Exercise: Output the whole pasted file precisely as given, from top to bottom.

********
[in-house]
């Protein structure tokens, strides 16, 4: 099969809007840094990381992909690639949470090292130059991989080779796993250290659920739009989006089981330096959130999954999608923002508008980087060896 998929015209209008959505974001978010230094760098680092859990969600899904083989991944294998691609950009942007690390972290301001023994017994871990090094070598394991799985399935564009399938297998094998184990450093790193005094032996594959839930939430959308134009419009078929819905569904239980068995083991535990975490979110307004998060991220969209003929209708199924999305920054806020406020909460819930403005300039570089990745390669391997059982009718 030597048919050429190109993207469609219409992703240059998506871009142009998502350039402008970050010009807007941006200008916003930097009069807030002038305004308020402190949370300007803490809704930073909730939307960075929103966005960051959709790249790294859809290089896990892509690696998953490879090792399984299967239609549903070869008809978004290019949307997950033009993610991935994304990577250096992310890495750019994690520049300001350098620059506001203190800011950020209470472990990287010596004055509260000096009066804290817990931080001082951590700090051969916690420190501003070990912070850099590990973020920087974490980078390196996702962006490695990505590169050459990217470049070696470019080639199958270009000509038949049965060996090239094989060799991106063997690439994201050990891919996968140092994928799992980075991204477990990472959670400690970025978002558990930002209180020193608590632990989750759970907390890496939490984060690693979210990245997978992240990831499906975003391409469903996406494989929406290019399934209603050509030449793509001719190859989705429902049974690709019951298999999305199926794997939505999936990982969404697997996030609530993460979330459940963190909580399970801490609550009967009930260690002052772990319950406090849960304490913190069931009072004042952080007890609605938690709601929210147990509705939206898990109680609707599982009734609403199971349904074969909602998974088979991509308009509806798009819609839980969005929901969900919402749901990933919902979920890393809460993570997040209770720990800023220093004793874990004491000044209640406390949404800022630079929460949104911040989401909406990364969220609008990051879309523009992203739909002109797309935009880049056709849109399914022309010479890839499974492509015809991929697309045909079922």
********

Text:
[in-house]
């Protein structure tokens, strides 16, 4: 099969809007840094990381992909690639949470090292130059991989080779796993250290659920739009989006089981330096959130999954999608923002508008980087060896 998929015209209008959505974001978010230094760098680092859990969600899904083989991944294998691609950009942007690390972290301001023994017994871990090094070598394991799985399935564009399938297998094998184990450093790193005094032996594959839930939430959308134009419009078929819905569904239980068995083991535990975490979110307004998060991220969209003929209708199924999305920054806020406020909460819930403005300039570089990745390669391997059982009718 030597048919050429190109993207469609219409992703240059998506871009142009998502350039402008970050010009807007941006200008916003930097009069807030002038305004308020402190949370300007803490809704930073909730939307960075929103966005960051959709790249790294859809290089896990892509690696998953490879090792399984299967239609549903070869008809978004290019949307997950033009993610991935994304990577250096992310890495750019994690520049300001350098620059506001203190800011950020209470472990990287010596004055509260000096009066804290817990931080001082951590700090051969916690420190501003070990912070850099590990973020920087974490980078390196996702962006490695990505590169050459990217470049070696470019080639199958270009000509038949049965060996090239094989060799991106063997690439994201050990891919996968140092994928799992980075991204477990990472959670400690970025978002558990930002209180020193608590632990989750759970907390890496939490984060690693979210990245997978992240990831499906975003391409469903996406494989929406290019399934209603050509030449793509001719190859989705429902049974690709019951298999999305199926794997939505999936990982969404697997996030609530993460979330459940963190909580399970801490609550009967009930260690002052772990319950406090849960304490913190069931009072004042952080007890609605938690709601929210147990509705939206898990109680609707599982009734609403199971349904074969909602998974088979991509308009509806798009819609839980969005929901969900919402749901990933919902979920890393809460993570997040209770720990800023220093004793874990004491000044209640406390949404800022630079929460949104911040989401909406990364969220609008990051879309523009992203739909002109797309935009880049056709849109399914022309010479890839499974492509015809991929697309045909079922």